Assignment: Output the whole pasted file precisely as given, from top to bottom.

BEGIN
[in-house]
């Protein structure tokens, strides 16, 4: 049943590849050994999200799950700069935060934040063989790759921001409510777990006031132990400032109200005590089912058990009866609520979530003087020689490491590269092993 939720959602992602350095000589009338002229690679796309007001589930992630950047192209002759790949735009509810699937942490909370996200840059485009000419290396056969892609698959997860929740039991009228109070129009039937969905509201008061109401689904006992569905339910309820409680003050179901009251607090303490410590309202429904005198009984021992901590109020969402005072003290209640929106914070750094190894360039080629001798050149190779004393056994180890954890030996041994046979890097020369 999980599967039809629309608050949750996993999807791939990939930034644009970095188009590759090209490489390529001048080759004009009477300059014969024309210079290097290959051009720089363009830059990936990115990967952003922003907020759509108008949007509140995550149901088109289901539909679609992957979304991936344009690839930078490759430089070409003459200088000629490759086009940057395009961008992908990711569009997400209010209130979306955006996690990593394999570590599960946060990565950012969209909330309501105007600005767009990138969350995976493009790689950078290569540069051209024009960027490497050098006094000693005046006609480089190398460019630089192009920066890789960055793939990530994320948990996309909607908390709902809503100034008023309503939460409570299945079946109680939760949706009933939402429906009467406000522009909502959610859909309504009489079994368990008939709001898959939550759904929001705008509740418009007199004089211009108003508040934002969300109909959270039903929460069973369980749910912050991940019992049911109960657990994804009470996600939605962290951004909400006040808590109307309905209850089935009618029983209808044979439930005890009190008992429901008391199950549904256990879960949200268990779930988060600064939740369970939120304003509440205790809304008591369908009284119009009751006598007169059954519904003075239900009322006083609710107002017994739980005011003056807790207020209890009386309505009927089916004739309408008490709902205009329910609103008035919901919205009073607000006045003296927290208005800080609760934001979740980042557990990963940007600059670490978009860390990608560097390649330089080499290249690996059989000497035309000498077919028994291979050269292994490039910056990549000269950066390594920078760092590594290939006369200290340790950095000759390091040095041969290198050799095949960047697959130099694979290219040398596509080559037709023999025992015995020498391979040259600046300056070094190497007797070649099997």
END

[in-house]
């Protein structure tokens, strides 16, 4: 049943590849050994999200799950700069935060934040063989790759921001409510777990006031132990400032109200005590089912058990009866609520979530003087020689490491590269092993 939720959602992602350095000589009338002229690679796309007001589930992630950047192209002759790949735009509810699937942490909370996200840059485009000419290396056969892609698959997860929740039991009228109070129009039937969905509201008061109401689904006992569905339910309820409680003050179901009251607090303490410590309202429904005198009984021992901590109020969402005072003290209640929106914070750094190894360039080629001798050149190779004393056994180890954890030996041994046979890097020369 999980599967039809629309608050949750996993999807791939990939930034644009970095188009590759090209490489390529001048080759004009009477300059014969024309210079290097290959051009720089363009830059990936990115990967952003922003907020759509108008949007509140995550149901088109289901539909679609992957979304991936344009690839930078490759430089070409003459200088000629490759086009940057395009961008992908990711569009997400209010209130979306955006996690990593394999570590599960946060990565950012969209909330309501105007600005767009990138969350995976493009790689950078290569540069051209024009960027490497050098006094000693005046006609480089190398460019630089192009920066890789960055793939990530994320948990996309909607908390709902809503100034008023309503939460409570299945079946109680939760949706009933939402429906009467406000522009909502959610859909309504009489079994368990008939709001898959939550759904929001705008509740418009007199004089211009108003508040934002969300109909959270039903929460069973369980749910912050991940019992049911109960657990994804009470996600939605962290951004909400006040808590109307309905209850089935009618029983209808044979439930005890009190008992429901008391199950549904256990879960949200268990779930988060600064939740369970939120304003509440205790809304008591369908009284119009009751006598007169059954519904003075239900009322006083609710107002017994739980005011003056807790207020209890009386309505009927089916004739309408008490709902205009329910609103008035919901919205009073607000006045003296927290208005800080609760934001979740980042557990990963940007600059670490978009860390990608560097390649330089080499290249690996059989000497035309000498077919028994291979050269292994490039910056990549000269950066390594920078760092590594290939006369200290340790950095000759390091040095041969290198050799095949960047697959130099694979290219040398596509080559037709023999025992015995020498391979040259600046300056070094190497007797070649099997």